The Post in Which I Remember Google Earth is Awesome!

I’m a HUGE fan of Google Earth. Ever since the terribly buggy and laggy days of its first incarnations, I’ve used the resources provided by it, oogled monumental structures from space, and found ways to encourage teachers to use it more in their classroom. Sometimes I get pushback from teachers wanting a resource that’s more accessible to students, doesn’t require the internet, and will always be there even if the power goes out (I believe they call these things maps, and they’re printed on paper). Other times I get teachers looking for ways to provide the sort of visuals that wouldn’t be possible with any form of conventional maps, and love all of the layers and information that the infinitely extensible Google Earth can provide.

Whichever is the case, I find that if I’m not actually teaching, I forget about how amazingly and ridiculously awesome Google Earth is, which is a shame. So it was with great delight that I found a really cool tool via the Google Earth Blog that encouraged me to dig through some of my past links for Google Earth resources. The result was a great trip down memory lane, exploring resources both beloved and lost, and uncovering new gems that are providing me lots of excuses to once again share Google Earth’s resources with the teachers in my building. I thought I’d lay out a few here to see if anyone else discovers (or rediscovers) something that might help rejuvenate your interest in Google Earth.

Check out the floating fleet of SES satellites above our heads

SES Satellite Fleet

Coming from the Google Earth Blog, this really great Google Earth browser plugin tool lets you check out all of the “geo-stationary” orbits of several of SES’s satellites. Besides being a fantastic excuse to pretend you’re a character from Star Trek and use the word geo-stationary, it’s a great way to help students understand how far out satellites are, what they’re communicating with on the ground, and the importance of “line of sight” transmission. Check out the SES Satellite Fleet here.

Use fantastic literature discussion guides embedded in Google Earth with your students

Google Lit Trips

Google Lit Trips is an oldie, but goodie! Imagine taking one of your favorite “journey” novels (Watsons go to Birmingham, Candide, Walk Two Moons, etc.) and embedding the discussion guide within Google Earth! You and your students can follow the journey taken by the characters in the book, talk about the setting with contextual imagery and street views, and include all sorts of opportunities to bring Social Studies content into literature discussions! Check out Google Lit Trips here!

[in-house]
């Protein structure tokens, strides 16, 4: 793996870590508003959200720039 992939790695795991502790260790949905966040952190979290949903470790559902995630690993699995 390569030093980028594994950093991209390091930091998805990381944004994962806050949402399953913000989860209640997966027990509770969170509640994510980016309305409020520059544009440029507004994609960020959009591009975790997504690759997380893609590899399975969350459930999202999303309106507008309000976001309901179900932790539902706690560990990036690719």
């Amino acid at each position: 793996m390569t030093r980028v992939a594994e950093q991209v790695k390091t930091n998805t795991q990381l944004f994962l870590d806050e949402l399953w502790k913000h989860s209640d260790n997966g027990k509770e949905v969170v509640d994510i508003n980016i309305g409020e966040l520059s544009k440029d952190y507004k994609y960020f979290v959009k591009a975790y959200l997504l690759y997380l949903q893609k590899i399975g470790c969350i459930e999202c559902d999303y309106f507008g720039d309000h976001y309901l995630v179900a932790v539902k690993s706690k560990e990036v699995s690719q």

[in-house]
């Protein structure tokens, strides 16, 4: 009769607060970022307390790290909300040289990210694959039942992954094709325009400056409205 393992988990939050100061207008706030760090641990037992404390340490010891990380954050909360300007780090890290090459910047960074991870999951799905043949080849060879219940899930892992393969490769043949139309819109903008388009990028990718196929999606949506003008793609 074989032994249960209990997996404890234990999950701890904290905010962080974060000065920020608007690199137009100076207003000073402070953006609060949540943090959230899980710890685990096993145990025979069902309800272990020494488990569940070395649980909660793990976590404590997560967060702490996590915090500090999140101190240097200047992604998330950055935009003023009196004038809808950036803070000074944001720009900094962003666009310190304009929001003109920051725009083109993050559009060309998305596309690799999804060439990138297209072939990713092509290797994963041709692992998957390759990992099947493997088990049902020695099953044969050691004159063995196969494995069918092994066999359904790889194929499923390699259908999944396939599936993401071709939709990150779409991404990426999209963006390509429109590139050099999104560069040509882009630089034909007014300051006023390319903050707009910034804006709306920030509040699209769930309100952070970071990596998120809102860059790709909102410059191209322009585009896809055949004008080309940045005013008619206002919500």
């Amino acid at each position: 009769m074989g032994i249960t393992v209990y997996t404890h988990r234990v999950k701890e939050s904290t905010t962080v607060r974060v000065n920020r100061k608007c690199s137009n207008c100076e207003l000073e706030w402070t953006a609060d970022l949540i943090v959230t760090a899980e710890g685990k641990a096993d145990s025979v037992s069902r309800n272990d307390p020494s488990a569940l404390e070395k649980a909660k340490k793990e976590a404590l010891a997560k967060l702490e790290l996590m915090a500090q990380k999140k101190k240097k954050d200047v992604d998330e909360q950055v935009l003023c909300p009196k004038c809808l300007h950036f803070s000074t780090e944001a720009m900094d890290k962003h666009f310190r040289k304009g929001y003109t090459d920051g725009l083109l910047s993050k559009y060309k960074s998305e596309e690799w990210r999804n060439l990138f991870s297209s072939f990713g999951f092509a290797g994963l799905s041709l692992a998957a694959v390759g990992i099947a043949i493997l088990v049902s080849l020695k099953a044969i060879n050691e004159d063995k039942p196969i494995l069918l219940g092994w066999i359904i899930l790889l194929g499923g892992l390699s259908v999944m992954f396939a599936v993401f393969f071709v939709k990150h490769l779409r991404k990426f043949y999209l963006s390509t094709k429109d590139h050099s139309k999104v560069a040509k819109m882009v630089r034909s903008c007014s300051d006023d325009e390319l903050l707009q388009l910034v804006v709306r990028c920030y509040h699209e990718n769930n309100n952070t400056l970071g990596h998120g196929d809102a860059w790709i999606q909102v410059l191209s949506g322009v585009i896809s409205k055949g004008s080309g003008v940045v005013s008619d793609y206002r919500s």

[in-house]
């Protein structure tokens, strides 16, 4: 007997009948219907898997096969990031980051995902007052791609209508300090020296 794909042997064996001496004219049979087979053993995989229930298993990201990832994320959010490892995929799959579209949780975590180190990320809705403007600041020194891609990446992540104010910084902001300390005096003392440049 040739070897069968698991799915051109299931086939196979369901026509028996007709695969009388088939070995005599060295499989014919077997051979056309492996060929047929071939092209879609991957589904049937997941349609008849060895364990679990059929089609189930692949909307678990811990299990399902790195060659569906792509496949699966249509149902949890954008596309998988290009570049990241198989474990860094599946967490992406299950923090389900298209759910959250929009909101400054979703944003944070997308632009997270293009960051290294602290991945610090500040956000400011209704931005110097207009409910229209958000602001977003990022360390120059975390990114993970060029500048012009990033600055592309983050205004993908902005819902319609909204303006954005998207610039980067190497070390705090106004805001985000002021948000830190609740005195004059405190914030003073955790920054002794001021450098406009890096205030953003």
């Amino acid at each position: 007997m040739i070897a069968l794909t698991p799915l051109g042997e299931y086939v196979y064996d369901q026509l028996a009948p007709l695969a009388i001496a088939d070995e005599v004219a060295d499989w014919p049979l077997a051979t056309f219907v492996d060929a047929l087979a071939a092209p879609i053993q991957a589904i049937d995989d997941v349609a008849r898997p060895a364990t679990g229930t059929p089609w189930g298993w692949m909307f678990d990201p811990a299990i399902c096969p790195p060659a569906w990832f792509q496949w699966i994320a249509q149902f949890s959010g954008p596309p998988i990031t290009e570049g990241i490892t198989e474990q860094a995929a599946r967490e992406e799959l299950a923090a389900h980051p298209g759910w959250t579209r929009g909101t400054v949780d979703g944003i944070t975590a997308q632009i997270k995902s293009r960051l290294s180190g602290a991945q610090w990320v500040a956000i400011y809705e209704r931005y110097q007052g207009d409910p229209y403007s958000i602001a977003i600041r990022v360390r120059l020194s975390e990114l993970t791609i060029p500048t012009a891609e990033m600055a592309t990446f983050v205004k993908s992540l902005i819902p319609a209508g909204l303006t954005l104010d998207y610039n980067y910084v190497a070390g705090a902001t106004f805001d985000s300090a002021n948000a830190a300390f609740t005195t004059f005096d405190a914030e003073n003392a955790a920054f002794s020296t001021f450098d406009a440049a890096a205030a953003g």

Ancient Rome in Google Earth!

I am a total ancient history nut, so when you find a resource that shows you over 6,000 historical 3D buildings from the ancient city of Rome, I get really geeked. Interiors, high detail, and lots of other historical information is shared through this giant Google Earth map. Make sure you’re running a recently new machine to handle all of this content. Check out Ancient Rome in Google Earth here!

It's a global game of hide and seek!


Imagine playing Marco Polo or Hide and Seek on a global scale! Now mix in Google Earth so it doesn’t take several hours of plane travel, and you’ve got PlaceSpotting. It’ an awesome way to help students practice basic map skills, including latitude and longitude reading. The concept is pretty simple; you’re given an undisclosed location in Google Earth, and then you have to find it, using the clues provided. Once you feel like you’ve successfully located the “hidden” spot, you can check your answer to see if you’re right. Send “geo-hunt” quizzes to friends, or create your own, it’s like having you own mini version of Amazing Race! Check out PlaceSpotting here!

I could go on and on with all of the amazing resources shared on the web that tap into the power of Google’s virtual globe software, and the ways you could use them in the classroom, but the point is that it’s quite often a great idea to come back and revisit a resource or piece of software that you haven’t used in awhile, because you’ll never know how it might surprise you when given a fresh look. There’s more than enough here to get me fired up and putting together some Google Earth sessions for my teachers at our annual “tech camp” this summer, and perhaps go on a Google Earth binge into the next school year.


    1. And that right there is just another awesome reason why Google Earth is amazing. The ability to contextualize news and other current events, and then mixing it up with other content from the web. I watched, and was fascinated by all of the different points you made about the unfortunate event and the media coverage afterwards.

  1. Thanks for the post, excellent use of Google Earth. The hide and seek game is an excellent resource and useof thelearning aspect of the tool. I enjoyed the Ancient Rome post having been an Ancient History major. Any other neet little tools?

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